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MyView: Giving thanks, every day

December 12, 2016

By William Calnon, D.D.S.

William Calnon, D.D.S.
I often have the good fortune to interact with some of the newer members of our profession, sometimes students at their schools, American Student Dental Association leaders at one of their conferences or dental residents working through their various programs. When lecturing to them, I structure my presentations to be interactive so I get to know more of their concerns, but my favorite time spent with them is sitting down for a real conversation either as a group or one-on-one. A question often posed to me is, what do I gain most from being a dentist? My answer is easy: helping others, either by using my clinical skills or my heart. More specifically, delivering care to my patients or volunteering my time for those with unmet needs.

During one of my recent interactions, a first-year resident confided in me that she had spent considerable time and effort with a patient to assure not only a quality result, but also a pleasant experience. She was dismayed that the patient never acknowledged her effort, even with a simple thank you. I told her that some people aren't at their best while in a clinical setting and may not remember their best manners. I also reminded her that we are not in it for the accolades and that we gain tremendous satisfaction from knowing that we have made a positive difference in someone's life.

During my drive home that night, I started thinking about the young resident's question about being thanked. My mind soon wandered beyond my own patients and the narrow focus of my own world. I found myself wondering about all the people that we as a profession, not as individuals, positively affect by our actions.

My involvement with the ADA Foundation has widely opened my eyes to how many people we impact, but may never meet, whose problems we ourselves will never experience and who will never be able to thank us in person. An important aspect of the mission of the ADA Foundation is its support of care delivery and community education programs that improve oral health from birth through adulthood. The wide reaching impact of this support is astounding.

An organization in Ohio wrote that an ADAF Access to Care grant helped provide care for indigent patients, adding "We vow to treat each patient as we would our own family. We will work tirelessly to provide exceptional care, promote good health, and prevent disease."

A program in Arizona noted, "It is because of generous partners, like you, that we are able to empower families to get the medical and dental care they and their children need and deserve so they can live productive, healthy lives!"

A letter from a program in Philadelphia stated: "Our high-quality dental care is provided in a caring, respectful way that meets the special needs of underserved children. As a result of this gift, children will be helped to have healthy, confident smiles that will carry into their adult lives."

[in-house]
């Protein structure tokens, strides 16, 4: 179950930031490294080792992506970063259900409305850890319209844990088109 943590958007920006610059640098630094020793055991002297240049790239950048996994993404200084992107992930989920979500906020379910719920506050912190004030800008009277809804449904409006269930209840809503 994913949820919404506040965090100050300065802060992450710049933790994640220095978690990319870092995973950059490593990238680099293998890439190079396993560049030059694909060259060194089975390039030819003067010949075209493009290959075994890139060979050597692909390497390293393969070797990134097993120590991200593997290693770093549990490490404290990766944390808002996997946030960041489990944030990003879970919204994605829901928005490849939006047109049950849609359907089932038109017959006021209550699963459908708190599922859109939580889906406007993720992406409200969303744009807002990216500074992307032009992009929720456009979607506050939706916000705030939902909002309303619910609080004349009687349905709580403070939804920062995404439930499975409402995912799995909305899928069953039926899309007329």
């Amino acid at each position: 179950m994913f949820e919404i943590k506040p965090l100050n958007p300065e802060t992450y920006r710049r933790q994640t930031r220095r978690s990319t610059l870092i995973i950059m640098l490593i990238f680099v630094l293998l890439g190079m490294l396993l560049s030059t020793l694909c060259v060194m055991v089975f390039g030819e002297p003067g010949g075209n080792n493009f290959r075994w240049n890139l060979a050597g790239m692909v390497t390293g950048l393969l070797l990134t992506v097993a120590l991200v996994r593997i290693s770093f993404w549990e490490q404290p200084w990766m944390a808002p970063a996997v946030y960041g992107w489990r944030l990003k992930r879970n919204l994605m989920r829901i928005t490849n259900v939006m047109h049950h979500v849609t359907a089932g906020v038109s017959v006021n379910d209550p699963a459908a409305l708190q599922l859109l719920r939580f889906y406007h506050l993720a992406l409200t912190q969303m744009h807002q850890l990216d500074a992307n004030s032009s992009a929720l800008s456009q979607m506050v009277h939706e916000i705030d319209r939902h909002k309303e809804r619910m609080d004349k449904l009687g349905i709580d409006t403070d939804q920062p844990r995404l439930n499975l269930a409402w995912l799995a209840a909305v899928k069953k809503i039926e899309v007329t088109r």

The Venice (California) Family Clinic noted that the ADAF's gift "ensures that the most vulnerable members of our community have access to consistent, high-quality care, regardless of income or insurance."

Such notes demonstrate that ADAF grant recipients invest in the health of their patients, much as we strive to do every day in our own surroundings, attending to patients' special needs, providing a caring environment and treating patients like family. All of these are reflections of our own efforts, multiplied thousands of times over through the ADAF.

We receive similar comments from dentists affected by disasters or who need financial assistance just to get by. One recipient wrote, "Thank you for the emergency assistance grant we recently received. We were recently forced out of our home with nowhere to go. Your grant provides us with the immediate resources needed to gain food, shelter, medications and most importantly, a little peace of mind. God bless you! As a 40-year member of the ADA, I am thankful for a wonderful organization and profession that extends a helping hand to those members in need."

Students also are very grateful. One Allied Health Scholarship recipient wrote: "Without this scholarship, continuing my education and completing my degree would be near impossible. We do not have the funds to pay out of pocket for my education so I am relying solely on scholarships to pay for the expenses of school. I plan to continue my dedication to learning and would love to find a position in pediatric dentistry where I can have a positive impact on the oral health of generations to come. Saying thank you is not enough!"

I provide examples of a few who have said thank you. The impact of our efforts extends to thousands more from whom we will never hear. While our outreach may be documented, our professional rewards are immeasurable.

We are engaged in a noble profession, one that allows us to personally help many individuals and communities. I am proud that we also can help many thousands of others through the work of our own ADA Foundation. Although we will never meet these individuals, nor will we provide care to them ourselves, we know that they deeply appreciate our support and encouragement.

Like my young resident, we may never hear a tangible "thank you," but we may all rest assured that, collectively, we truly make a difference, perhaps by using our clinical skills, but more importantly by listening to our hearts.

In this season of thankfulness for the people and experiences that enrich our lives, I am grateful for our ADA Foundation. It allows us to extend our professional commitment to so many others in need.

Dr. Calnon is the president of the ADA Foundation board and served as ADA president in 2011-12.